The first book completed in my “26 in 52 challenge” (#26in52 on Twitter) is Through Black Spruce by Joseph Boyden. This one is the follow up to Three Day Road (review here) and takes place in contemporary times.

For me this was quite an adjustment from Three Day Road which took place during the First World War. The beginning of the book was slow-going as I got used to the time change, but thankfully Joseph Boyden’s great characters kept me interested and wanting more.

Penguin Books‘ review of the book summarizes it best: When beautiful Suzanne Bird disappears, her sister Annie, a loner and hunter, is compelled to search for her, leaving behind their uncle Will, a man haunted by loss.While Annie travels from Toronto to New York, from modelling studios to A-list parties,Will encounters dire troubles at home.

Will’s storyline spoke to me a lot more than his niece Annie’s. It was likely because his experiences seemed real and right in front of my face, especially as his past was revealed as the book went on. Annie’s story was a little more complex, searching for this sister that appeared to be a phantom at times, always eluding her. The lack of background story for Suzanne probably lead to that disconnect, and the hints and clues to who she was, wasn’t enough for me to feel as Annie felt.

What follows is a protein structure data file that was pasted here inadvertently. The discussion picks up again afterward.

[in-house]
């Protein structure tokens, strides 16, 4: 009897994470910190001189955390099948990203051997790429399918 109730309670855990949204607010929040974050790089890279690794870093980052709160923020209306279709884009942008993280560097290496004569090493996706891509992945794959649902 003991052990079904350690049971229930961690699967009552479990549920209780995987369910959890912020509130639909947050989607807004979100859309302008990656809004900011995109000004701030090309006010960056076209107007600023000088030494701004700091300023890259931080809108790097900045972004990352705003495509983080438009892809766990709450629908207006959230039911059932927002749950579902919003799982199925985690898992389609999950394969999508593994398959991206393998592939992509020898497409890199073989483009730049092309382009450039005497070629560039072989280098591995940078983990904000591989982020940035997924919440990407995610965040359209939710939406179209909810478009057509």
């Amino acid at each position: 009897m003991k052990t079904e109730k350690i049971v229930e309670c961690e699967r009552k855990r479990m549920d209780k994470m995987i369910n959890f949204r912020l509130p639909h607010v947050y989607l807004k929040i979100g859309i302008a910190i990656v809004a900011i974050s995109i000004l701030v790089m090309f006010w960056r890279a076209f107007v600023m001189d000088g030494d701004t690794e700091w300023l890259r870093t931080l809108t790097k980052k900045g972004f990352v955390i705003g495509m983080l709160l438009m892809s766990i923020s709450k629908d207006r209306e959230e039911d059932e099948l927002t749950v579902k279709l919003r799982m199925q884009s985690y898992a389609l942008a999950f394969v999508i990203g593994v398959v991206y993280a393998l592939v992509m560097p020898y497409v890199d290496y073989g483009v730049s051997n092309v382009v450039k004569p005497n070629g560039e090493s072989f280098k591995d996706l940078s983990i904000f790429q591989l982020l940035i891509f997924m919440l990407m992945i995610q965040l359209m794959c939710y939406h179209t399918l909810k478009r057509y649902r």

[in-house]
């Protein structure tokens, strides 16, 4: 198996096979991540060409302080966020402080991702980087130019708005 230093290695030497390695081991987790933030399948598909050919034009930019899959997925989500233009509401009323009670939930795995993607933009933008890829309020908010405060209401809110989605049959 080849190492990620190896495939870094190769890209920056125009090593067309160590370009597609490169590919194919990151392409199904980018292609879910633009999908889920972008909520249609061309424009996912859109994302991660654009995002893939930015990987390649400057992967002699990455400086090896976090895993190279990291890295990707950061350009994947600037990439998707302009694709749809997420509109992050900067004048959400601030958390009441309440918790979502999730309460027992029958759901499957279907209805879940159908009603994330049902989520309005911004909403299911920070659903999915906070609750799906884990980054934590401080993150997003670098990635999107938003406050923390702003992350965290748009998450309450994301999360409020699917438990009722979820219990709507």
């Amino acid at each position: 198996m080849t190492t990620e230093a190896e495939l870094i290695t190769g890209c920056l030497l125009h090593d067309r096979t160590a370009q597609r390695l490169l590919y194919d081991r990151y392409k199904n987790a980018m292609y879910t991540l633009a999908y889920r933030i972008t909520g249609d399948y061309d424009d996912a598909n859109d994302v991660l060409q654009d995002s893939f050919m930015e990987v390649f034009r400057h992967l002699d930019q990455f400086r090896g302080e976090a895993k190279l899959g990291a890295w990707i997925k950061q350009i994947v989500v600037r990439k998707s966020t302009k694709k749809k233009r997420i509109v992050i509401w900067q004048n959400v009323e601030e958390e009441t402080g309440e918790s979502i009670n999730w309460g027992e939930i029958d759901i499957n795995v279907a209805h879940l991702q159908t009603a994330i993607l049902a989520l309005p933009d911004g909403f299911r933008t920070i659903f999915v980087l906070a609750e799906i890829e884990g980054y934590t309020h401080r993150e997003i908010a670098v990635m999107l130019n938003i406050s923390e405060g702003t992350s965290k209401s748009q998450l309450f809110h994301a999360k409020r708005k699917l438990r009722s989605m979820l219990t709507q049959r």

This is story is a universal one of self discovery. The path the characters take aren’t ones they’d want to go through, but because of those experiences they have a  stronger understanding of who they are and what’s important to them, in the end.

Boyden says in an interview at the back of the book that he plans on making a third book in this series. I’m excited to see where he goes with the Bird clan. As with this one I still hold out hope that we get to know the story of Xavier a little more. I’d be interested to see how the character transitioned to life after the war, especially since decades separate this story from his canoe journey with Niska. Here’s to hoping.

Have you read Through Black Spruce? What are your thoughts on it?

***Edit: I forgot to rate it! 3.5/5

My Top 5 fiction books of 2009

If you know me, you know I like to read. I figured it was natural to make a top 5 fiction books of 2009 blog as my next post in the series. Unlike my other reviews, these will be the best books that I’ve read in 2009; not necessarily ones that were published in 2009.

I’ll soon be posting my top non-fiction books of the year, but until then you can tell me what you think of this list, and what your list would look like.

NUMBER FIVE

White Tiger